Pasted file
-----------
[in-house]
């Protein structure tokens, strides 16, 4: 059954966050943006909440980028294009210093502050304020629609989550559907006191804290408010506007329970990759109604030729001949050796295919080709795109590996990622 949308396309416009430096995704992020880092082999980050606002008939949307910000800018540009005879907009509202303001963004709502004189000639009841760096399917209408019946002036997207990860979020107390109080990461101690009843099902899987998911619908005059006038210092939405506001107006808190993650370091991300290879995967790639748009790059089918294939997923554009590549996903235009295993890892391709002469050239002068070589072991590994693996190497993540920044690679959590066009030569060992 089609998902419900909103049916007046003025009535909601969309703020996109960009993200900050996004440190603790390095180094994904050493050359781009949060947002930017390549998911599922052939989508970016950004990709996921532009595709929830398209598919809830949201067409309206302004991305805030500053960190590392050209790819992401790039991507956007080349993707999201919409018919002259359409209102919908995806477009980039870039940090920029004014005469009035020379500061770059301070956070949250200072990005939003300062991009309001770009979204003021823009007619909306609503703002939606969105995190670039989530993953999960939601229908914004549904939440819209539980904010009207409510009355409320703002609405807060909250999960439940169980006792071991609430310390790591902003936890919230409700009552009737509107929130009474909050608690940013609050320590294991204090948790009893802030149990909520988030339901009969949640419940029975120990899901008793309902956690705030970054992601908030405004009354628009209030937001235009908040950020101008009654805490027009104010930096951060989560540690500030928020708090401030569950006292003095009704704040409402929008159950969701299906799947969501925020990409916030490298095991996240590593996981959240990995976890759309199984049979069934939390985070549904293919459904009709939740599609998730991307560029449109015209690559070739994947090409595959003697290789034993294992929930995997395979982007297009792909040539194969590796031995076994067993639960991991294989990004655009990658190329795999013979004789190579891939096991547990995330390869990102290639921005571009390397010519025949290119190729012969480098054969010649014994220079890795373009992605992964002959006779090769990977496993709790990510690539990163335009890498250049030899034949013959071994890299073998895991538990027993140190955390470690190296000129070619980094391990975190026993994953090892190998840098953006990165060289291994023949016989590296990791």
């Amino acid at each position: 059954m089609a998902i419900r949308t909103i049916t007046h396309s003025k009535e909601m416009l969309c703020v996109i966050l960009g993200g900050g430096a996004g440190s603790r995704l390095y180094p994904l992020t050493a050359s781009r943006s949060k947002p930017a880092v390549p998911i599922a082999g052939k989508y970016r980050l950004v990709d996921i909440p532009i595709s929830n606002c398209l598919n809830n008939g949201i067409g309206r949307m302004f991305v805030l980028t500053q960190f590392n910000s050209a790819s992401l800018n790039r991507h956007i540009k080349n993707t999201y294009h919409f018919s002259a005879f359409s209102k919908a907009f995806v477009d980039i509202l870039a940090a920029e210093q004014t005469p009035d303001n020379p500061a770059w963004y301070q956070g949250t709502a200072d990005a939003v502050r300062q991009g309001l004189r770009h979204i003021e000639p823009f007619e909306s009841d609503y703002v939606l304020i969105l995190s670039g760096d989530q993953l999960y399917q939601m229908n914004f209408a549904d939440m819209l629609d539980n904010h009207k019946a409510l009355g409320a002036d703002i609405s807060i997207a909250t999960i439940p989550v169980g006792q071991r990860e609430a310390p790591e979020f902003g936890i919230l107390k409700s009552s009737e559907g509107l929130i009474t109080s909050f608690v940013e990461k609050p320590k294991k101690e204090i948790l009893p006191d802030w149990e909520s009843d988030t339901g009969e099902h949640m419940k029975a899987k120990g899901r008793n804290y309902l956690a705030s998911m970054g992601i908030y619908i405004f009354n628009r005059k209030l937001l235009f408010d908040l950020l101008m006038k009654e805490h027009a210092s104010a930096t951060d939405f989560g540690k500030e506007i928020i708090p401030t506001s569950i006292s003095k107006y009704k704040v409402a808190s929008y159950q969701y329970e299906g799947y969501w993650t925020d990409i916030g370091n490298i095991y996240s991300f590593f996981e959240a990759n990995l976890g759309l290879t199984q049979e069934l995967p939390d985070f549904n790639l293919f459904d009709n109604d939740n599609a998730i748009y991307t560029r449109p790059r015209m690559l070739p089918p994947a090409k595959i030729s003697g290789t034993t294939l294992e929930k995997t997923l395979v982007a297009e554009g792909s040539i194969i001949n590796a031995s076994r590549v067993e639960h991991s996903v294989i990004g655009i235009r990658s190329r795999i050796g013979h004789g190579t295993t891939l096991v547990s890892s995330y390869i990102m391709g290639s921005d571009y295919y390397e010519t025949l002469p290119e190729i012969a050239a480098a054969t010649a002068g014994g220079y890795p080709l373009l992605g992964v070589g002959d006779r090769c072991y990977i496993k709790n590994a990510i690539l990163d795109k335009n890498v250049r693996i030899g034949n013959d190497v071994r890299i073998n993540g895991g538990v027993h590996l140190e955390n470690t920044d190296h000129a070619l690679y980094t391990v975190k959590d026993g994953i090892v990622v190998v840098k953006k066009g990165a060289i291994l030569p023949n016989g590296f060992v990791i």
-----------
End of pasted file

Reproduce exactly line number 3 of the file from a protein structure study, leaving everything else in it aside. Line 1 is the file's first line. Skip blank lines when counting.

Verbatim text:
């Amino acid at each position: 059954m089609a998902i419900r949308t909103i049916t007046h396309s003025k009535e909601m416009l969309c703020v996109i966050l960009g993200g900050g430096a996004g440190s603790r995704l390095y180094p994904l992020t050493a050359s781009r943006s949060k947002p930017a880092v390549p998911i599922a082999g052939k989508y970016r980050l950004v990709d996921i909440p532009i595709s929830n606002c398209l598919n809830n008939g949201i067409g309206r949307m302004f991305v805030l980028t500053q960190f590392n910000s050209a790819s992401l800018n790039r991507h956007i540009k080349n993707t999201y294009h919409f018919s002259a005879f359409s209102k919908a907009f995806v477009d980039i509202l870039a940090a920029e210093q004014t005469p009035d303001n020379p500061a770059w963004y301070q956070g949250t709502a200072d990005a939003v502050r300062q991009g309001l004189r770009h979204i003021e000639p823009f007619e909306s009841d609503y703002v939606l304020i969105l995190s670039g760096d989530q993953l999960y399917q939601m229908n914004f209408a549904d939440m819209l629609d539980n904010h009207k019946a409510l009355g409320a002036d703002i609405s807060i997207a909250t999960i439940p989550v169980g006792q071991r990860e609430a310390p790591e979020f902003g936890i919230l107390k409700s009552s009737e559907g509107l929130i009474t109080s909050f608690v940013e990461k609050p320590k294991k101690e204090i948790l009893p006191d802030w149990e909520s009843d988030t339901g009969e099902h949640m419940k029975a899987k120990g899901r008793n804290y309902l956690a705030s998911m970054g992601i908030y619908i405004f009354n628009r005059k209030l937001l235009f408010d908040l950020l101008m006038k009654e805490h027009a210092s104010a930096t951060d939405f989560g540690k500030e506007i928020i708090p401030t506001s569950i006292s003095k107006y009704k704040v409402a808190s929008y159950q969701y329970e299906g799947y969501w993650t925020d990409i916030g370091n490298i095991y996240s991300f590593f996981e959240a990759n990995l976890g759309l290879t199984q049979e069934l995967p939390d985070f549904n790639l293919f459904d009709n109604d939740n599609a998730i748009y991307t560029r449109p790059r015209m690559l070739p089918p994947a090409k595959i030729s003697g290789t034993t294939l294992e929930k995997t997923l395979v982007a297009e554009g792909s040539i194969i001949n590796a031995s076994r590549v067993e639960h991991s996903v294989i990004g655009i235009r990658s190329r795999i050796g013979h004789g190579t295993t891939l096991v547990s890892s995330y390869i990102m391709g290639s921005d571009y295919y390397e010519t025949l002469p290119e190729i012969a050239a480098a054969t010649a002068g014994g220079y890795p080709l373009l992605g992964v070589g002959d006779r090769c072991y990977i496993k709790n590994a990510i690539l990163d795109k335009n890498v250049r693996i030899g034949n013959d190497v071994r890299i073998n993540g895991g538990v027993h590996l140190e955390n470690t920044d190296h000129a070619l690679y980094t391990v975190k959590d026993g994953i090892v990622v190998v840098k953006k066009g990165a060289i291994l030569p023949n016989g590296f060992v990791i």